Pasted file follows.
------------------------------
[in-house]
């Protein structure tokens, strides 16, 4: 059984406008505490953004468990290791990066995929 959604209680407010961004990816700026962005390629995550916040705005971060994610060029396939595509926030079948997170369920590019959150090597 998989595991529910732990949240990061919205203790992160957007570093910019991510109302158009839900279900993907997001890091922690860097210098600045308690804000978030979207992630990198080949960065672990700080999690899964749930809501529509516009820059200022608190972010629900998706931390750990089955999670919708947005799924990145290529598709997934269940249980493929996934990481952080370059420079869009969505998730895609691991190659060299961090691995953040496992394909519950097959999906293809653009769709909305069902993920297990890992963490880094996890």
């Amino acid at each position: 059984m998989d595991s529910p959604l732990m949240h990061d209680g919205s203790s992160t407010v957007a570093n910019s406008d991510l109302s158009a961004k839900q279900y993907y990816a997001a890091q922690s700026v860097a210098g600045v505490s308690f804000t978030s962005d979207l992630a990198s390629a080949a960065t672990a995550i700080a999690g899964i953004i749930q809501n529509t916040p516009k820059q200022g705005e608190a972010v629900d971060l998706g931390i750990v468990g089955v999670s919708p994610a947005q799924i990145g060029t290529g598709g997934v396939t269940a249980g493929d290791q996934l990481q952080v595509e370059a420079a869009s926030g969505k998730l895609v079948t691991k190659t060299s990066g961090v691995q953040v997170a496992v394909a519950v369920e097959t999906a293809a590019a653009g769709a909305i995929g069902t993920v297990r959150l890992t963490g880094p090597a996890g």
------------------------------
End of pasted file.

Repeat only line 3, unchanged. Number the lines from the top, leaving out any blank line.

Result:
């Amino acid at each position: 059984m998989d595991s529910p959604l732990m949240h990061d209680g919205s203790s992160t407010v957007a570093n910019s406008d991510l109302s158009a961004k839900q279900y993907y990816a997001a890091q922690s700026v860097a210098g600045v505490s308690f804000t978030s962005d979207l992630a990198s390629a080949a960065t672990a995550i700080a999690g899964i953004i749930q809501n529509t916040p516009k820059q200022g705005e608190a972010v629900d971060l998706g931390i750990v468990g089955v999670s919708p994610a947005q799924i990145g060029t290529g598709g997934v396939t269940a249980g493929d290791q996934l990481q952080v595509e370059a420079a869009s926030g969505k998730l895609v079948t691991k190659t060299s990066g961090v691995q953040v997170a496992v394909a519950v369920e097959t999906a293809a590019a653009g769709a909305i995929g069902t993920v297990r959150l890992t963490g880094p090597a996890g």